“We wanted a fairer New Zealand where more people shared in our economy - we wanted the country to be honest about some of our problems, and start to address some clear areas of neglect,” Martin said of the coalition negotiations with Labour in 2017.
“Let’s not forget that this Government exists because of New Zealand First, and it has been a better government.”
Martin laid out what she said were myths about the party in need of rebuttal: that it was better at stopping initiatives than leading them, that it didn’t understand social issues, that “somehow being in government doesn’t agree with us”.
She also laid out the most novel policy proposal of the conference, albeit an old one: reinstating the universal family benefit that was introduced in 1946 but scrapped in 1991, and allowing the payments for a family’s first child to be “capitalised” and put towards a deposit on their first home.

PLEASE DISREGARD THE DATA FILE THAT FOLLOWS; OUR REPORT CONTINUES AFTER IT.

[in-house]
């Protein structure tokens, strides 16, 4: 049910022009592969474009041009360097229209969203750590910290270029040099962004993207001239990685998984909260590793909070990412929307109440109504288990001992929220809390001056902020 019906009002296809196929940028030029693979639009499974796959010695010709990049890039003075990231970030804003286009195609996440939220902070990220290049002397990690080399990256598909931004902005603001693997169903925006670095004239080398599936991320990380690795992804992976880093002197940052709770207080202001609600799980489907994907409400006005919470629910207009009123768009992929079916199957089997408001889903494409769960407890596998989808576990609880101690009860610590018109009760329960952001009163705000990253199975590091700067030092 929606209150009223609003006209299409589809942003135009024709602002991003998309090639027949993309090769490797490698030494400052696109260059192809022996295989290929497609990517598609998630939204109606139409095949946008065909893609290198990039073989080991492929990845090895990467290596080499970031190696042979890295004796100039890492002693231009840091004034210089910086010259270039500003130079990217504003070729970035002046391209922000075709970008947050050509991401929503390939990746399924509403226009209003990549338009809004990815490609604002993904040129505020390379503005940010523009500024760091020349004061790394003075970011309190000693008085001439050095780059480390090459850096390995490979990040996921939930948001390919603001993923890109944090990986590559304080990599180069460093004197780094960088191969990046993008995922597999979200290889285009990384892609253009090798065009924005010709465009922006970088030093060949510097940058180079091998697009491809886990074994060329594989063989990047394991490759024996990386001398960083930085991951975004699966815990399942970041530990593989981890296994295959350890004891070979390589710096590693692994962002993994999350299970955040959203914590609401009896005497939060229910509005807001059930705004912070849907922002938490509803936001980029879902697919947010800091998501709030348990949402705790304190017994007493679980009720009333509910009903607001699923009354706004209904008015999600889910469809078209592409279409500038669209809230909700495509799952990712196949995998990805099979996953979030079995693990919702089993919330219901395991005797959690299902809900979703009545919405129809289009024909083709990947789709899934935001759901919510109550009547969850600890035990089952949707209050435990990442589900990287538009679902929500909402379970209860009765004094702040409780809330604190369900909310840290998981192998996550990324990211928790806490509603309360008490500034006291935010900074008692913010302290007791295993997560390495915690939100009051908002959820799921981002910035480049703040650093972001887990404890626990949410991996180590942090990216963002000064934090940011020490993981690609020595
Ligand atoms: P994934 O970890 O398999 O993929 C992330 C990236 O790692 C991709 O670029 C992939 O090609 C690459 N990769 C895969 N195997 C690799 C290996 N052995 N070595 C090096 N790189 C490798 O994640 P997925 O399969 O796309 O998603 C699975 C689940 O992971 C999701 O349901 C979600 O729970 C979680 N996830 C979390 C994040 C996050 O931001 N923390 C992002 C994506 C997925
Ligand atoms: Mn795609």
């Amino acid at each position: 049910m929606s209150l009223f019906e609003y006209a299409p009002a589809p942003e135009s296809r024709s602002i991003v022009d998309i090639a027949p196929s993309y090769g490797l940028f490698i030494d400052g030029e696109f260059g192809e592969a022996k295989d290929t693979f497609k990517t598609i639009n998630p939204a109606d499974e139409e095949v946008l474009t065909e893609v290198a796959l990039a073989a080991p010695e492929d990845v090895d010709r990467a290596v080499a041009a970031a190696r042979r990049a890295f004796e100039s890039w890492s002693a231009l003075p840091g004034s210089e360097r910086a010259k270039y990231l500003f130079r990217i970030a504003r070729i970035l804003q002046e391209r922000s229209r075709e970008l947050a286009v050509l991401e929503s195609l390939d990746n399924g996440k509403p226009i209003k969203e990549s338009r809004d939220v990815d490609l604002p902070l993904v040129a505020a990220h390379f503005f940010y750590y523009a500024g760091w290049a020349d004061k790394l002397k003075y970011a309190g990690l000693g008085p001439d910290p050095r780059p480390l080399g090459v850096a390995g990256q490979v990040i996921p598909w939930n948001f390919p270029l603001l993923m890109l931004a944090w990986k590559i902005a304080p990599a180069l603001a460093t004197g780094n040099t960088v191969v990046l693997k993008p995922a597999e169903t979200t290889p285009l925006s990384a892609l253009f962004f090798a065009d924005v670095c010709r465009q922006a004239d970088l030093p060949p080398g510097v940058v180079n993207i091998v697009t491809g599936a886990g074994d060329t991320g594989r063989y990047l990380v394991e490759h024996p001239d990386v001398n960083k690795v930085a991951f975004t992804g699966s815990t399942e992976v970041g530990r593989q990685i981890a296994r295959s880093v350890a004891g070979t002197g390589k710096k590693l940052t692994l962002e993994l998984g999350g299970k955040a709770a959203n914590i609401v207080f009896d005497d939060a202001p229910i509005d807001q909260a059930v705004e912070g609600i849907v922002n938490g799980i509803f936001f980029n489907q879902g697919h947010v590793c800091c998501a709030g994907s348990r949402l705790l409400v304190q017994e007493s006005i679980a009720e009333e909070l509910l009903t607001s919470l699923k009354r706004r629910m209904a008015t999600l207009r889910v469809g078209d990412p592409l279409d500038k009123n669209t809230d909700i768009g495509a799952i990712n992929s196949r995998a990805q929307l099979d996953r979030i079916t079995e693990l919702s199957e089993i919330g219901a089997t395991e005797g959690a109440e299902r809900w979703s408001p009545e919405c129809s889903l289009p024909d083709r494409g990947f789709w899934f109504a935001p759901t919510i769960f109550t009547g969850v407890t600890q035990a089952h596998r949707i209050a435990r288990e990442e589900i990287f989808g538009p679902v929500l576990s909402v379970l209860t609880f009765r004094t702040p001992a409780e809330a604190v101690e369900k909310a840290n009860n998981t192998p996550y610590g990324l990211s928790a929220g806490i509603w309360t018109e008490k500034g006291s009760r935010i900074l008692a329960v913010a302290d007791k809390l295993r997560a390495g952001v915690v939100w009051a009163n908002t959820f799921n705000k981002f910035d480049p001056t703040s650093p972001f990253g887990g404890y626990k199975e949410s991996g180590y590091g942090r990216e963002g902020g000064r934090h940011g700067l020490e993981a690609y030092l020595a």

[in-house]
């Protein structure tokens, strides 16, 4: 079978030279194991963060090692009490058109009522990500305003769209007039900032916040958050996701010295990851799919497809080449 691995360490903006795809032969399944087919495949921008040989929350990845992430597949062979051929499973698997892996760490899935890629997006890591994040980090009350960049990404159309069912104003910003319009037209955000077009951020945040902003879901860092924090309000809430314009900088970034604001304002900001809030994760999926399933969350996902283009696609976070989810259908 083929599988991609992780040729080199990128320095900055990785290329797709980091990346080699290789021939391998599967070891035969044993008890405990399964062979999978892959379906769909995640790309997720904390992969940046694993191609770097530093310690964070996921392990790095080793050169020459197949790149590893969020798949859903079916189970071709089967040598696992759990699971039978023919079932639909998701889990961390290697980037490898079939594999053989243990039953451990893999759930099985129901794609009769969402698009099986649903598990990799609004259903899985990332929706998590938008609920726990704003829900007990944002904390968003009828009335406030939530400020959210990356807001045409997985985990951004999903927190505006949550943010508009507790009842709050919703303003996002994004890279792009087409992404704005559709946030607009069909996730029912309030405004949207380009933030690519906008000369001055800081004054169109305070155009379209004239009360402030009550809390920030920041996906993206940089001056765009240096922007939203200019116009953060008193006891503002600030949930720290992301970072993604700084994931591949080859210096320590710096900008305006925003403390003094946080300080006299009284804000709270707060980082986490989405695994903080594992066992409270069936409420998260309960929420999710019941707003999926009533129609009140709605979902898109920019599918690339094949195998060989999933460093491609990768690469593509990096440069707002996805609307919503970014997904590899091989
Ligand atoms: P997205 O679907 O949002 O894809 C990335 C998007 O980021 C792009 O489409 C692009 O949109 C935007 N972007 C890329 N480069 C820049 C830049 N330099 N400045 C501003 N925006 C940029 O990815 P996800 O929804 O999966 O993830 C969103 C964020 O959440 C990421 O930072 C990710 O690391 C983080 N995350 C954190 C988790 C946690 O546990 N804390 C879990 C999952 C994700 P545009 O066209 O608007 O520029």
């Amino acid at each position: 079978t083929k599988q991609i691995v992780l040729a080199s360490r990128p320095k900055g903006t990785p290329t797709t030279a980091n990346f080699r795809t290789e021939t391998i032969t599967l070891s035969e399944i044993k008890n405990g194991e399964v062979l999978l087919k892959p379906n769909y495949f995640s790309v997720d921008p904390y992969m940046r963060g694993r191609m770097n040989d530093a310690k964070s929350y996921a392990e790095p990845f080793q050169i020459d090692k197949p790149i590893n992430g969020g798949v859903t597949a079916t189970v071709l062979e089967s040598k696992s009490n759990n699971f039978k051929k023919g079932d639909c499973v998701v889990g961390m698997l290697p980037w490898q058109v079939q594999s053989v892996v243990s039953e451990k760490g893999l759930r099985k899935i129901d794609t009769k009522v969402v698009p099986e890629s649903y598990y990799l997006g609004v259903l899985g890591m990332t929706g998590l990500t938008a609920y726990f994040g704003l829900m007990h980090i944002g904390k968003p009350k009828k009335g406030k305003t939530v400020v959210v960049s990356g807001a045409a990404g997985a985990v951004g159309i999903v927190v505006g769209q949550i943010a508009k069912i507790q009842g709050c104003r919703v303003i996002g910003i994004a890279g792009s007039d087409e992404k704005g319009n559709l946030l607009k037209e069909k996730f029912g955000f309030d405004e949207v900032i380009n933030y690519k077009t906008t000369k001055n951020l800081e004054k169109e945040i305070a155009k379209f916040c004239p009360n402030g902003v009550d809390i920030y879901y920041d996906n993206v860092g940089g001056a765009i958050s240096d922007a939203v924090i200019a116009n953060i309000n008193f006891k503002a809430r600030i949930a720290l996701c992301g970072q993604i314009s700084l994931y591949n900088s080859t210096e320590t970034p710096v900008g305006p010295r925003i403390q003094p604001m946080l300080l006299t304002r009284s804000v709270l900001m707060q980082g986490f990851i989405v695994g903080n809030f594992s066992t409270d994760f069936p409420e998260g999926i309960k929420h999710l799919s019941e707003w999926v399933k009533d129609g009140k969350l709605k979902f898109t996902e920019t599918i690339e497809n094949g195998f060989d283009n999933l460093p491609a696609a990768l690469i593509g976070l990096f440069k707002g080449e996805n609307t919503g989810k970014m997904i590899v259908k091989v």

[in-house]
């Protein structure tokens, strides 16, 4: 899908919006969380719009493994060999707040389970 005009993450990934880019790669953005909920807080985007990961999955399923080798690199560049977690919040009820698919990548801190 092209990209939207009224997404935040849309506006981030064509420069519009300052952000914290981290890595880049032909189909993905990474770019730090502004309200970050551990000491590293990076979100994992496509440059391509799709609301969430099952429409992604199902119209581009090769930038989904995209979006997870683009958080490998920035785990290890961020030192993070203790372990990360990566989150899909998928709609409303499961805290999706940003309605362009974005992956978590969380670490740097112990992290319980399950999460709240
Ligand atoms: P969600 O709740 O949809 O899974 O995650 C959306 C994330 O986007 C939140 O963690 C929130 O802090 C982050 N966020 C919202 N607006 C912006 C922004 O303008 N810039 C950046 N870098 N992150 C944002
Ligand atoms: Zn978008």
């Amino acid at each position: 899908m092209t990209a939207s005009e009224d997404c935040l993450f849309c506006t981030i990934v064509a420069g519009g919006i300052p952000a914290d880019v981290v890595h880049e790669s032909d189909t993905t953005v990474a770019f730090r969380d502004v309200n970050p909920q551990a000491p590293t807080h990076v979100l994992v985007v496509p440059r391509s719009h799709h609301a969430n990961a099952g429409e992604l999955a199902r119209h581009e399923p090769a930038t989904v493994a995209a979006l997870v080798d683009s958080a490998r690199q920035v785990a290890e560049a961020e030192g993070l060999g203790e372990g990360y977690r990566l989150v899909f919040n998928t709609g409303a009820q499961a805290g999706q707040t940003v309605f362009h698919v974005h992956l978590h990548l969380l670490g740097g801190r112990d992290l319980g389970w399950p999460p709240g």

But there was precious little detail on offer. The party had developed costings, Martin told Newsroom, but she had left the relevant information in Wellington.
She estimated a suitable weekly payment as being $200 per child, but suggested 20 hours’ free early childhood education and other child-related subsidies could be scrapped to fund the benefit - hardly a desirable trade-off for many families, on the face of it.
But at least it was more exciting than the campaign slogan unveiled by Peters (Back Your Future) while both of the big policy announcements in his speech were simply less ambitious retreads of the party’s 2017 pledges.
Back then, New Zealand First pledged to limit net migration levels to 10,000 per annum; now, it is 15,000 per annum, in addition with a bottom line that the party supply the next Immigration Minister.
Of course, the Government had struggled to achieve far more modest reductions before Covid-19 hit, and while the pandemic has temporarily put paid to almost all migration, it would seem difficult to meet the party’s target once the borders reopen and both foreign visa-holders and Kiwi expats come to seek refuge.
Peters’ response? To complain about bureaucrats counting New Zealand citizens in the official tally of new arrivals.